Paul’s central argument is that economic growth is coming primarily from cities. We have been witnessing this trend for the last 50 years and it looks as if it will continue. The dominance of cities is increasing in population terms and even more so economically. The planning industry needs to be thinking about how they can accommodate such dramatic growth in our cities.
Within cities, density is key to economic performance as well as to environmental performance. Ensuring both efficient and effective use of space and resources. Planners need to welcome this and plan to enable higher density, not to constrain it.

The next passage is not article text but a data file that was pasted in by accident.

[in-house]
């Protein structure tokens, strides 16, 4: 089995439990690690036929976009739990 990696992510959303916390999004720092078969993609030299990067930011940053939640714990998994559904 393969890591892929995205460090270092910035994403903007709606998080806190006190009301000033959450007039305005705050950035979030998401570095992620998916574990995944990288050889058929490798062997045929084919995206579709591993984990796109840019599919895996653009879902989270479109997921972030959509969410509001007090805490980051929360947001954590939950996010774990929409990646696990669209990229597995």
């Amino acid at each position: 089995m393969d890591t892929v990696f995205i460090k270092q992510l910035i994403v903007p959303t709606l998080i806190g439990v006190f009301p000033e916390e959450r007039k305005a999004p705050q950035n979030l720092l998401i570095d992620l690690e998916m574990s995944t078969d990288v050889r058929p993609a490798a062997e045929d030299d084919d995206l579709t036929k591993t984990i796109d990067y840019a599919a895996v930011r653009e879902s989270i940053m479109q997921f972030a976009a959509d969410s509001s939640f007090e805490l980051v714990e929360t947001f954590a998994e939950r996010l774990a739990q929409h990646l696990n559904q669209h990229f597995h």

In an international, highly mobile and competitive world “nice” cities attract more investment and highly skilled labour. Quality of life in cities is critical to their economic future and an important means by which planners can help shape the future.
In explaining those points Paul drew strongly on Volterra’s key technical strengths in understanding city growth, density and agglomeration, quality of place and forecasting economic performance.